While the curator scans and charts creative routes of artists, the artist epitomises the archetypal traveller who traverses the tracts of that "theology of the unthinkable" which Julia Kristeva aludes to as being the unavoidable road to engendering new ways of seeing reality.

The artist always attempts to discover new places where reality has not wholly been determined and there is thus room for creating new configurations and scenting atoms of possibility and freedom.

Creation involves a journey into dark depths from which one sometimes emerges with eyes bloodshot from the impact of what one has seen.

In the field of love, the journey takes place between people who momentarily desire to become mutually habitable. To love is to emerge from oneself and to move towards the other, and such a journey, while entailing trespassing on the other's space, affords the only chance of forfeiting one's identity to generate a common space, the only way to indulge in passion, pleasure and the disillusion that leads us to want to "live in another body" and pursue what are but other phantasm that will enable us to formulate discourses and the experiences of transformation and redefinition of our own identity.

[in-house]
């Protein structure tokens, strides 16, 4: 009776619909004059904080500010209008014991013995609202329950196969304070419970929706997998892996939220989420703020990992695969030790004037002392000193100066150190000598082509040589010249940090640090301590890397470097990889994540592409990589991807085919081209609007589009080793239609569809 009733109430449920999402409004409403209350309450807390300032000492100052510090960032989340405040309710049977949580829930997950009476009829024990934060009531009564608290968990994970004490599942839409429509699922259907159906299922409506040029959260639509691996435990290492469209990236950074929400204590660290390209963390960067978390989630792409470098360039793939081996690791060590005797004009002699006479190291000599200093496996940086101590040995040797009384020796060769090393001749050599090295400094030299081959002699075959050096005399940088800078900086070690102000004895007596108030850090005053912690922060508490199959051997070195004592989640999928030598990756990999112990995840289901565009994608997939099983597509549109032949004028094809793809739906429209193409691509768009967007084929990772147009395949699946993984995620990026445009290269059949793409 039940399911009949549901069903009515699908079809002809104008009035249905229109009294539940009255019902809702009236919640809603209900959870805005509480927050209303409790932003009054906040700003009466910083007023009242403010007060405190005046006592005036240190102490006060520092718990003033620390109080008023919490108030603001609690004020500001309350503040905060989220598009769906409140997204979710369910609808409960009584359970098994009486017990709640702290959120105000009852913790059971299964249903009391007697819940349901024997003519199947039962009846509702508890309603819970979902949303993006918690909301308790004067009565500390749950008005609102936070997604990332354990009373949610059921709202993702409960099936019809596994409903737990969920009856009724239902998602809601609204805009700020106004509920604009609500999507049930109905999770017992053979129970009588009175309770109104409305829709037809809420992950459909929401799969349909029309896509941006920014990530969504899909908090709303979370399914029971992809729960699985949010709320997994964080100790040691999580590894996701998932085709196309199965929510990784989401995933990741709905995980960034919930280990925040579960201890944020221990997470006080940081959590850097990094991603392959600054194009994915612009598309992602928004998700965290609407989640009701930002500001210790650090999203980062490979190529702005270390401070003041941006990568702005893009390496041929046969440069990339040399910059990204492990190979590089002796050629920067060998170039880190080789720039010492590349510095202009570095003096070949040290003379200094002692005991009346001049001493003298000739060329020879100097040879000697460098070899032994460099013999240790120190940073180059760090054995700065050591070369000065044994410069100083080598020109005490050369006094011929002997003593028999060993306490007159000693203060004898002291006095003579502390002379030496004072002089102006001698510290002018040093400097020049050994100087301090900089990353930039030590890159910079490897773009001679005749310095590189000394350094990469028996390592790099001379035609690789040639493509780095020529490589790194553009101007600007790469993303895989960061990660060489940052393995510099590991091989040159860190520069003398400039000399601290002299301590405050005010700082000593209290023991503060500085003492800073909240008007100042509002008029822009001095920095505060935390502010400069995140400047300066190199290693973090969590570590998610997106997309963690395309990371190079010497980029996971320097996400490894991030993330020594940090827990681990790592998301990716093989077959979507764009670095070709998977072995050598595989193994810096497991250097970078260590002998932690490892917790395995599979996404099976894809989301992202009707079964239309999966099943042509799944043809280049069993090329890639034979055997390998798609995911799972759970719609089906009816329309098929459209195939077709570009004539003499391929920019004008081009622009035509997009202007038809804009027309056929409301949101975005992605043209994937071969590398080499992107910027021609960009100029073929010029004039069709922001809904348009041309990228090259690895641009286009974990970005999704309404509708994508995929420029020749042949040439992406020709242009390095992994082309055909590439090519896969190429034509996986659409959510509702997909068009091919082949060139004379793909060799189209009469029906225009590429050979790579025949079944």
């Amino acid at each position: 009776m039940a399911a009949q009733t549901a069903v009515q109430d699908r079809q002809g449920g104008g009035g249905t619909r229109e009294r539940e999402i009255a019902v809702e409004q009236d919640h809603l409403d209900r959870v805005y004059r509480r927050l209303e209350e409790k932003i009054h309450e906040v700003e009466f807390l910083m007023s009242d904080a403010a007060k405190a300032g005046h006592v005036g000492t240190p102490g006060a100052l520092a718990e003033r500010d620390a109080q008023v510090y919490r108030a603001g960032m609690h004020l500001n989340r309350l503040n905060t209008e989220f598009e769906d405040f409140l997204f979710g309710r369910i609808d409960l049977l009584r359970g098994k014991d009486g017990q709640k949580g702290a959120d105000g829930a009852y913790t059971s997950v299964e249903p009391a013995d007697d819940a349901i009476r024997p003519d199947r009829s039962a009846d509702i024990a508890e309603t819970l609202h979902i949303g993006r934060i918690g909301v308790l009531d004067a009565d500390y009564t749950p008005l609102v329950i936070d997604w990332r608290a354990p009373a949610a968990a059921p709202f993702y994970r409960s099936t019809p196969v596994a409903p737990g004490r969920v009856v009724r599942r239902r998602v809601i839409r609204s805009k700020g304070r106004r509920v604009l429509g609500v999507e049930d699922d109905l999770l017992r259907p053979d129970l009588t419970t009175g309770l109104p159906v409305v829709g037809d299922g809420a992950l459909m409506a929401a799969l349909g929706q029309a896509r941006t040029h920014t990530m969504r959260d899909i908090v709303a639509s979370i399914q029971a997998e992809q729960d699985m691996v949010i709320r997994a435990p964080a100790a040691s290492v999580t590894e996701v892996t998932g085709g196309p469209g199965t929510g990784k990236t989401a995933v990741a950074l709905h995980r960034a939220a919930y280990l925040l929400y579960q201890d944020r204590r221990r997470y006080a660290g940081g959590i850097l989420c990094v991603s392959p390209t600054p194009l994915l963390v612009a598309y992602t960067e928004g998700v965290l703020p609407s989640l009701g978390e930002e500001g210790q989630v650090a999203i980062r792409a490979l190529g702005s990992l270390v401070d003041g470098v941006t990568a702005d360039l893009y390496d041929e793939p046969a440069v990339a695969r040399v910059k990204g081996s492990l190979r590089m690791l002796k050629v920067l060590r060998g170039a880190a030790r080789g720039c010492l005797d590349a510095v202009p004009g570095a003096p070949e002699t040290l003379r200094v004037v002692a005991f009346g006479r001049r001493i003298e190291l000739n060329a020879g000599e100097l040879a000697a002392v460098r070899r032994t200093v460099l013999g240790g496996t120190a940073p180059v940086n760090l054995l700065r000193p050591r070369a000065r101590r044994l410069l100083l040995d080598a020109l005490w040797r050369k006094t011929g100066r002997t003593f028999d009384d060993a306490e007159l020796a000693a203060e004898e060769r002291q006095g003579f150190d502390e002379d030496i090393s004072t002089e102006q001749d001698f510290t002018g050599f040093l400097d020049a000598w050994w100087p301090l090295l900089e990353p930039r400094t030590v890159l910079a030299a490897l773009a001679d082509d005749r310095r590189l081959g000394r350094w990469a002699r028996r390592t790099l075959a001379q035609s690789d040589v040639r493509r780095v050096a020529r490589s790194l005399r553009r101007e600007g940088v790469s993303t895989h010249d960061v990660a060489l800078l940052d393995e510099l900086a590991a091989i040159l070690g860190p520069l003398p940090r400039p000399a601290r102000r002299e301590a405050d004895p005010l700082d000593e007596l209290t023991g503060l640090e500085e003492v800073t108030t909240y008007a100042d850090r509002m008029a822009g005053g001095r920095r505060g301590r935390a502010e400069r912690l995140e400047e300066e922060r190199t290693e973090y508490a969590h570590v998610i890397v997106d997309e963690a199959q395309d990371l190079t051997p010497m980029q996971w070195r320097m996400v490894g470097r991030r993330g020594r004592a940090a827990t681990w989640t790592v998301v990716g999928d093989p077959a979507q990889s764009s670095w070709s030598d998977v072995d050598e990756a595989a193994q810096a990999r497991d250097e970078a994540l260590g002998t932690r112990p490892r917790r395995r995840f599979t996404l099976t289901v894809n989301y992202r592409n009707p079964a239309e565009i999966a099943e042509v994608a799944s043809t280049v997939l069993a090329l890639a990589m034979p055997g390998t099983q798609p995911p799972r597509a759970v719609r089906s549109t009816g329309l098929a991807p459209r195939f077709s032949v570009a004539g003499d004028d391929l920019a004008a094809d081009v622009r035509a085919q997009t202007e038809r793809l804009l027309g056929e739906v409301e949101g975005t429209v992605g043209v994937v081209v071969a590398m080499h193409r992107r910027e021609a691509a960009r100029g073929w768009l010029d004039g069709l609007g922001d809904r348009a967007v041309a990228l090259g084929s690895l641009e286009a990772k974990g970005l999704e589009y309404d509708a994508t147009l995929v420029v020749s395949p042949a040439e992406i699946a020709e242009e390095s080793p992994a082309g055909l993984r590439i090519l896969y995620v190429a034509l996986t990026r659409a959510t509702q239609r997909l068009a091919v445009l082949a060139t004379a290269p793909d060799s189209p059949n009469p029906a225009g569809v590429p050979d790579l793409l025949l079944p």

The ardent, irrational nature of desire and the drive for instant gratification must be reconciled with a willingness to accept what is possible and to understand that certain means and areas of transition are required to attain it.

Here, the figure of the pilot is relevant, as it conjoins the method required to master technique with spontaneity and the capacity to react to the unforeseen, because a pilot knows that each day he must confront death and that a momentary decision will pose a conclusive challenge to fate and lead life to take a new turn.

Divers, too, may become involved in a descent to unfathomable depths, in a journey that entails returning with the renewed stregth of one who has survived a terrifying vision, an unbearable experience tantamount to "life embracing what threatens it" (Deleuze-Guattaril).

The inexorable end of the journey, of love and exhibition is melancholy. Melancholy, because something was ... and is no longer. Melancholy for what might have been but never was, and melancholy because the loss was inevitable, for the phantasm we had been dreaming about for so long finally dwelt in a body different from the one we had constructed in our imagination.

And yet, with Schelling one must renew one's optimistic reading of nature's inexhaustible capacity for renewal and the human capacity for creation. One must be aware that love is ever germinating in the depths of deception, tedium and ennui.

One must trust that other journeys and other exhibitions shall similarly turn into stories of love in which we shall continue to thrash about between the hallucinatory satisfaction of desire and the constructions of reality.

© Rosa Martínez